Diving Into the World of Dial-Up….Again

When I started using the Internet in 1995, there was no high-speed access, which probably strikes many people as difficult to believe.
Instead, there was dial-up access in all of its 28K or 56K glory. It delivered the Web in an agonizingly slow way but we were so amazed by this thing called the Web that driving in the slow lane was just fine.
That said, dial-up was not only slow but it tended to stop working for a variety of reasons. If someone picked up another extension, the connection would crap out. If someone called and left a voice-mail message, the connection would disappear. These Web interuptus tended to happen with alarming frequency when a download was 98% completed, forcing you to download the software again, which could take 30 minutes as opposed to 30 seconds.
This nostalgic look at dial-up burst on to the scene last week after learning a much-anticipated high-speed connection at a beach house in rural Prince Edward Island was, in reality, dial-up. The pain, the agony, the molasses-like slowness of it all.
After the purchasing of a U.S. Robotics modem (the last one apparently to be found on PEI), extensive support from Bell and some painful configuration issues, we finally got the dial-up connection up and running.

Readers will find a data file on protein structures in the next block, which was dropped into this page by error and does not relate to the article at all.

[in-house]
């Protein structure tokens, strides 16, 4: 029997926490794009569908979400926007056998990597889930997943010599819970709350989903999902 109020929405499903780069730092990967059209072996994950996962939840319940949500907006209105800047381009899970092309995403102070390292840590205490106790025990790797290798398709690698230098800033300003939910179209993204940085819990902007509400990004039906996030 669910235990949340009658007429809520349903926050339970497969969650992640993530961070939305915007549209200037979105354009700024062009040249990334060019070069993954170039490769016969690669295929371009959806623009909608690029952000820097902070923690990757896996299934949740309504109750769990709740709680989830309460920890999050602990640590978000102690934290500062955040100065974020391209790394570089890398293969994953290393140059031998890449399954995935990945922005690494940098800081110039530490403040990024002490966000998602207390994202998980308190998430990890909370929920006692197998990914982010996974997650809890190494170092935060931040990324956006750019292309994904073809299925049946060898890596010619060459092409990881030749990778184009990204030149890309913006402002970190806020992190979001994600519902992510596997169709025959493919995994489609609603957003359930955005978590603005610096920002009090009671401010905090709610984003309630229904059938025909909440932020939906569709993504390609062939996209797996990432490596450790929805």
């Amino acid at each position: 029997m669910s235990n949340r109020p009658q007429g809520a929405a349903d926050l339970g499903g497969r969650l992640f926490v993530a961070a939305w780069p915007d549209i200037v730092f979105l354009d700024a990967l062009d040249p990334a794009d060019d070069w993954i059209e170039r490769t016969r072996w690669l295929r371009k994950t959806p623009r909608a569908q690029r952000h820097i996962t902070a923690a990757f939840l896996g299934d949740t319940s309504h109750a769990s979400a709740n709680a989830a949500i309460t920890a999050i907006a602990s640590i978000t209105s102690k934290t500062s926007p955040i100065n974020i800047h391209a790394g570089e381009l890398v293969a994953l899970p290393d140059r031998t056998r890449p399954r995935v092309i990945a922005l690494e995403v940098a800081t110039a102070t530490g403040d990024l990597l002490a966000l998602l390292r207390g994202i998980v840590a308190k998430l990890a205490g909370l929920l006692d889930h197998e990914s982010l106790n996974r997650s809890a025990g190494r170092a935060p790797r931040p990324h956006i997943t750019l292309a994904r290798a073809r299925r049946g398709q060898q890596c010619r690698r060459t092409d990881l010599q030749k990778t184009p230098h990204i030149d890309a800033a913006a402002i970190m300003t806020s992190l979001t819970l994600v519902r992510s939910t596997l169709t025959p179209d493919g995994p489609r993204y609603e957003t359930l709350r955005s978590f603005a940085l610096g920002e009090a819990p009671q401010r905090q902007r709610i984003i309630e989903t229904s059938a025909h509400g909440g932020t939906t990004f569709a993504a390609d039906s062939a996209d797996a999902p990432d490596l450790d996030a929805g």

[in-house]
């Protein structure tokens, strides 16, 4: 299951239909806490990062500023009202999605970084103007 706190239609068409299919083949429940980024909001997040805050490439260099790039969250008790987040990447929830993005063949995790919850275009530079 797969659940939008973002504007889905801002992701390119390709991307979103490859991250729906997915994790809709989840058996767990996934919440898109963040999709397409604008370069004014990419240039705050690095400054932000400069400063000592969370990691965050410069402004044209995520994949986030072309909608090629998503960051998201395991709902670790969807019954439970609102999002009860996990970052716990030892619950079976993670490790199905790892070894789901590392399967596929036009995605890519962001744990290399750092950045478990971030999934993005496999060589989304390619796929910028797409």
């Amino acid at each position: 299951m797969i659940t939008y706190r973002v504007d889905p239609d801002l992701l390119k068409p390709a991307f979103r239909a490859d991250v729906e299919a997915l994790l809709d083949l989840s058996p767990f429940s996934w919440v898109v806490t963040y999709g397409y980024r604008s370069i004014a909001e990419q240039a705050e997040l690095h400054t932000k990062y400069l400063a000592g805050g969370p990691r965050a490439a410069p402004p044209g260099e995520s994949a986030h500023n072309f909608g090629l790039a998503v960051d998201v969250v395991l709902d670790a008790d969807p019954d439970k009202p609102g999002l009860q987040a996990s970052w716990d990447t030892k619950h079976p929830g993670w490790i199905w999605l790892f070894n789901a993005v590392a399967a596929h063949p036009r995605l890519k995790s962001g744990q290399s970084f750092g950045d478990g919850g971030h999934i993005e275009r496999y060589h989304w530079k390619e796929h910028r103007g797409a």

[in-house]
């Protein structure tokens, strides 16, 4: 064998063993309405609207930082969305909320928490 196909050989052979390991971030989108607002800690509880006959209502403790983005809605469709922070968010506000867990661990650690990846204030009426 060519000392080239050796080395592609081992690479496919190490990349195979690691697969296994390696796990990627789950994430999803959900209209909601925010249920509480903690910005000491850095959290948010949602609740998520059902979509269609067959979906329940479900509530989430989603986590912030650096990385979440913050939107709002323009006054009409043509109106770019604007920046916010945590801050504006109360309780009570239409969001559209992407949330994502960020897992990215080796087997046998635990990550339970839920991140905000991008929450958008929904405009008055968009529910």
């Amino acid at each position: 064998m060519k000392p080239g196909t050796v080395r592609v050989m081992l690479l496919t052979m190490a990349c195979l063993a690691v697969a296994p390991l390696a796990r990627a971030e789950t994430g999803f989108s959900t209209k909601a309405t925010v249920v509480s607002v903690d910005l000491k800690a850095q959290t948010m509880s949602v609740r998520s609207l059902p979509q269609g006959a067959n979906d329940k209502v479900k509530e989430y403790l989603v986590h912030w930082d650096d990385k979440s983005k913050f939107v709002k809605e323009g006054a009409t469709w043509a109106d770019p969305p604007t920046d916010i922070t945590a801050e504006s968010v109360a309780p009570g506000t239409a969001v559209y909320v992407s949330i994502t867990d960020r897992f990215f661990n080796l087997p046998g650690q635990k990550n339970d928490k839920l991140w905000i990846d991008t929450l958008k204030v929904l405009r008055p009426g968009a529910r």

Well, I wouldn’t describe it as running; it’s more like a languid stroll or relaxed amble. Each page requested appears with glacial-like speed. In other words, it’s agonizing for anyone who takes a high-speed connection as a god-given right.
The upside is it makes multi-tasking easy because there’s so much time between the appearance of Web pages – there’s no instant gratification each time you decide to look at a different Web site.
That’s the crazy part about speed; the faster the connection, the less appreciation about the size and speed of the pipe. For anyone who thinks today’s high-speed connections leave something to be desired, try living with dial-up for an hour, let alone a day.
Of course, any kind of Internet access is better than no access if you’re digitally engaged and make your living from being connected. So for the next week, I’ll live with dial-up access even if means taking a long time just to check e-mail. And the best part is when I get home, my high-speed connection will seem ultra-fast.

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